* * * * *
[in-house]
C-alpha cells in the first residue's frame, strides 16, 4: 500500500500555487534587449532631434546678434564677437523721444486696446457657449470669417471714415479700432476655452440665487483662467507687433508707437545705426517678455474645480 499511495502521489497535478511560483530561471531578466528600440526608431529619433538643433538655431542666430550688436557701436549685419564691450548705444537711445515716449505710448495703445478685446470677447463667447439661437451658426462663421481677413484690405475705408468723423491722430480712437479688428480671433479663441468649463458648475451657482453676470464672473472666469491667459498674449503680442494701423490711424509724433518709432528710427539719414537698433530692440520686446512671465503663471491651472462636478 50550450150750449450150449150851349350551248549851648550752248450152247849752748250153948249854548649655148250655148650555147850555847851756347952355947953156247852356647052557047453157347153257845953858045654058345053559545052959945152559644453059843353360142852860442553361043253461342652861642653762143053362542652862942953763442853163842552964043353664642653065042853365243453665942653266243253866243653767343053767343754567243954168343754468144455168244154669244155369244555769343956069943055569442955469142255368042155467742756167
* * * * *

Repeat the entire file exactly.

[in-house]
C-alpha cells in the first residue's frame, strides 16, 4: 500500500500555487534587449532631434546678434564677437523721444486696446457657449470669417471714415479700432476655452440665487483662467507687433508707437545705426517678455474645480 499511495502521489497535478511560483530561471531578466528600440526608431529619433538643433538655431542666430550688436557701436549685419564691450548705444537711445515716449505710448495703445478685446470677447463667447439661437451658426462663421481677413484690405475705408468723423491722430480712437479688428480671433479663441468649463458648475451657482453676470464672473472666469491667459498674449503680442494701423490711424509724433518709432528710427539719414537698433530692440520686446512671465503663471491651472462636478 50550450150750449450150449150851349350551248549851648550752248450152247849752748250153948249854548649655148250655148650555147850555847851756347952355947953156247852356647052557047453157347153257845953858045654058345053559545052959945152559644453059843353360142852860442553361043253461342652861642653762143053362542652862942953763442853163842552964043353664642653065042853365243453665942653266243253866243653767343053767343754567243954168343754468144455168244154669244155369244555769343956069943055569442955469142255368042155467742756167